KENNALEY v. SUPERIOR COURT OF SAN MATEO COUNTY et al.*
On November 2, 1953, petitioner Kennaley conmmenced an action against Frank D. Hill, et al., in the Superior Court of San Mateo County, based on the wrongful arrest, detention and prosecution of petitioner by said Hill and others, occurring on August 31, 1953. Petitioner's first amended complaint was filed on November 24, 1953; the answer and cross-complaint of defendant Hill was filed on January 6, 1954.
On January 7, 1954, petitioner filed a notice of motion to dismiss the cross-complaint on the ground that no surety bond had been deposited as required by § 830 et seq., Code of Civ.Proc. relating to actions for libel and slander. It is alleged that the cause of action stated in the cross-complaint is for slander, and on the face of it, it apparently is.
Sec. 830, Code of Civ.Proc. provides that ‘Before issuing the summons in an action for libel or slander, the clerk shall require a written undertaking on the part of the plaintiff in the sum of five hundred dollars ($500), with at least two competent and sufficient sureties, specifying their occupations and residences, to the effect that if the action is dismissed or the defendant recovers judgment, they will pay the costs and charges awarded against the plaintiff by judgment, in the progress of the action, or on an appeal, not exceeding the sum specified. An action brought without filing the required undertaking shall be dismissed.’ (Emphasis ours.)
On January 19, 1954, petitioner's motion to have the cross-complaint dismissed was denied. No undertaking has been filed. Petitioner alleges that he has no remedy by appeal and that unless prohibited, the Superior Court will proceed with the trial of the cause.
Petitioner relies chiefly on Shell Oil Co. v. Superior Court, 2 Cal.App.2d 348, 37 P.2d 1078, 1081. In that case a writ of prohibition was issued restraining the court from proceeding until adequate bonds were filed in a libel suit against Shell Oil Co. It was there held that ‘While it is not necessary in order to vest jurisdiction in the trial court in the first instance that the plaintiff shall file a bond for costs in a libel suit, and it is true that the defendant may waive that undertaking (citation) after the defendant has duly moved the court to require the furnishing of bonds, it will be deemed to constitute an excess of authority for the court to proceed to try the cause without requiring an adequate undertaking to be first filed.’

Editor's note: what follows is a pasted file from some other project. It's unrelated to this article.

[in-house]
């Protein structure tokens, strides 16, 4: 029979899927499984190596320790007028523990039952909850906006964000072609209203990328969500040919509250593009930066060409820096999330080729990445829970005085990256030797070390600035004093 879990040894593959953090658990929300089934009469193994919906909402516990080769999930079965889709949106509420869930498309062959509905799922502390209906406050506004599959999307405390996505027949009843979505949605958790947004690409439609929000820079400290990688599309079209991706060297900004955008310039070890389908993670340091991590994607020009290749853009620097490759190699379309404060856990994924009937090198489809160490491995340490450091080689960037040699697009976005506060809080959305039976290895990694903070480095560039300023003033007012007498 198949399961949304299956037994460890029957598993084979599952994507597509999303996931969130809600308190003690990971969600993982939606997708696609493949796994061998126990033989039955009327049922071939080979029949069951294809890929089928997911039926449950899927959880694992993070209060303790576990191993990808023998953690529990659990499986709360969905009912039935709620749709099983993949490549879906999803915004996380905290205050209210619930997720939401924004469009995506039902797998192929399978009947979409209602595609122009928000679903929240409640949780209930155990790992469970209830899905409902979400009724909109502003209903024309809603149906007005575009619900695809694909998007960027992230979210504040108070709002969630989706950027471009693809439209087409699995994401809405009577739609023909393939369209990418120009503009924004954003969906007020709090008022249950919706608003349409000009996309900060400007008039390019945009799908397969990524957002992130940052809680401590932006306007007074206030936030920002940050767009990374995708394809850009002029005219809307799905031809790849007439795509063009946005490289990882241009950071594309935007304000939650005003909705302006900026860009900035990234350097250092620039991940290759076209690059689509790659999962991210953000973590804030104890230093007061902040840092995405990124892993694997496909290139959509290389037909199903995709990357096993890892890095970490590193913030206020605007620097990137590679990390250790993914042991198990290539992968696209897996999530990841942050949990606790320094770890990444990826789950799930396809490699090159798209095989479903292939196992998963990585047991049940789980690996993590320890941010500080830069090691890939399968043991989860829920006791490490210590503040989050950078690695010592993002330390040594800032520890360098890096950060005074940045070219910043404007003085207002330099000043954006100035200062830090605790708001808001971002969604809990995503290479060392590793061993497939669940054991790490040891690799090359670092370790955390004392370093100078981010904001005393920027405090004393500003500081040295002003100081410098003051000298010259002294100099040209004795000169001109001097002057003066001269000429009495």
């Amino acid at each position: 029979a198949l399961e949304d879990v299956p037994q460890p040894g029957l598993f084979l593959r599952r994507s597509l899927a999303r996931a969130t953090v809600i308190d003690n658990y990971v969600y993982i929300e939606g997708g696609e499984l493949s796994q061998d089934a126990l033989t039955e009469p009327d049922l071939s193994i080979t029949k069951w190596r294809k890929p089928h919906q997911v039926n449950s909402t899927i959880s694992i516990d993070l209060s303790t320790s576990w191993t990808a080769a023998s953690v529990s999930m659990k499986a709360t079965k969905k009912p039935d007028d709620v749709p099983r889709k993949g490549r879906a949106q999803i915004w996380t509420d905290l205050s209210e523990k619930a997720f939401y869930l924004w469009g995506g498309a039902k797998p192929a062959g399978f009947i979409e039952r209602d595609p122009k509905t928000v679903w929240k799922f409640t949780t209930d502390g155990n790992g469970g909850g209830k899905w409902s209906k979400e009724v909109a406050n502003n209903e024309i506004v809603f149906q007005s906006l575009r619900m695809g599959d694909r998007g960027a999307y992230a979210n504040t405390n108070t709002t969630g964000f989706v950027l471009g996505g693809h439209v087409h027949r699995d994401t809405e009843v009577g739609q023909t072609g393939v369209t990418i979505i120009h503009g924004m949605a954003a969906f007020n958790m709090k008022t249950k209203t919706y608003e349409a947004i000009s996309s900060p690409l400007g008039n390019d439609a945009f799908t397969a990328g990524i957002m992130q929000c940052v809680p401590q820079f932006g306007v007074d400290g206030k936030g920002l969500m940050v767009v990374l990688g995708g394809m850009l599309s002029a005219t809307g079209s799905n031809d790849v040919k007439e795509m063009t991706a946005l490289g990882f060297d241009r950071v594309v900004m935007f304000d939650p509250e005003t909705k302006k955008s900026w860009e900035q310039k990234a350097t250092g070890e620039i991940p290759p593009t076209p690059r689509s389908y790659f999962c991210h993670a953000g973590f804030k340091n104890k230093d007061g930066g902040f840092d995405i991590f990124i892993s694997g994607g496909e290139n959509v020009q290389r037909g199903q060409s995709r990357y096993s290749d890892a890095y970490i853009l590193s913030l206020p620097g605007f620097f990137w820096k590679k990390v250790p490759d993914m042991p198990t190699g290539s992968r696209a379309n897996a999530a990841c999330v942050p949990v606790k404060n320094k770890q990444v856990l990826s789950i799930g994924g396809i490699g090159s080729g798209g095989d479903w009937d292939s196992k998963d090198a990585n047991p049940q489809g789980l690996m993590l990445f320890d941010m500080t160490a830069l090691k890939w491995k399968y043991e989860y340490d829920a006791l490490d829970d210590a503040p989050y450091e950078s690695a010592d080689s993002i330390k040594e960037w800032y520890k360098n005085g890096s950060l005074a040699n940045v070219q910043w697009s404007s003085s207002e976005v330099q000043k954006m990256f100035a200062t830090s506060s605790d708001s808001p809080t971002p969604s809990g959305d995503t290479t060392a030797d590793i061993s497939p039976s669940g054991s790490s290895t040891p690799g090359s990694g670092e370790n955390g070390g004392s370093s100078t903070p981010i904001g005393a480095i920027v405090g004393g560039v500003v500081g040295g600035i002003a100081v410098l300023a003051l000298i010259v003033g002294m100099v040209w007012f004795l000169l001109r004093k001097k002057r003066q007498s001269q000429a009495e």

Petitioner does not show that he moved the court to require cross-complainant to furnish sureties, but simply moved to dismiss.
If the Shell Oil Co. case is equally good authority for dismissal of a cross-complaint in slander as it is for an action in slander, then the writ should be granted. Petitioner quotes the definition of ‘action’ in § 22, Code of Civ.Proc., as ‘an ordinary proceeding in a court of justice by which one party prosecutes another for the declaration, enforcement, or protection of a right, the redress or prevention of a wrong, or the punishment of a public offense.’ This definition is broad enough to include a cross-complaint.
Respondent points out that § 830, Code Civ.Proc. begins, ‘Before issuing the summons in an action for libel or slander, the clerk shall require a written undertaking on the part of the plaintiff * * *.’ No summons is to be issued by the clerk in the case of a cross-complaint against plaintiff. Under Code of Civ.Proc., § 442, a summons is issued only when new parties are brought in by cross-complaint.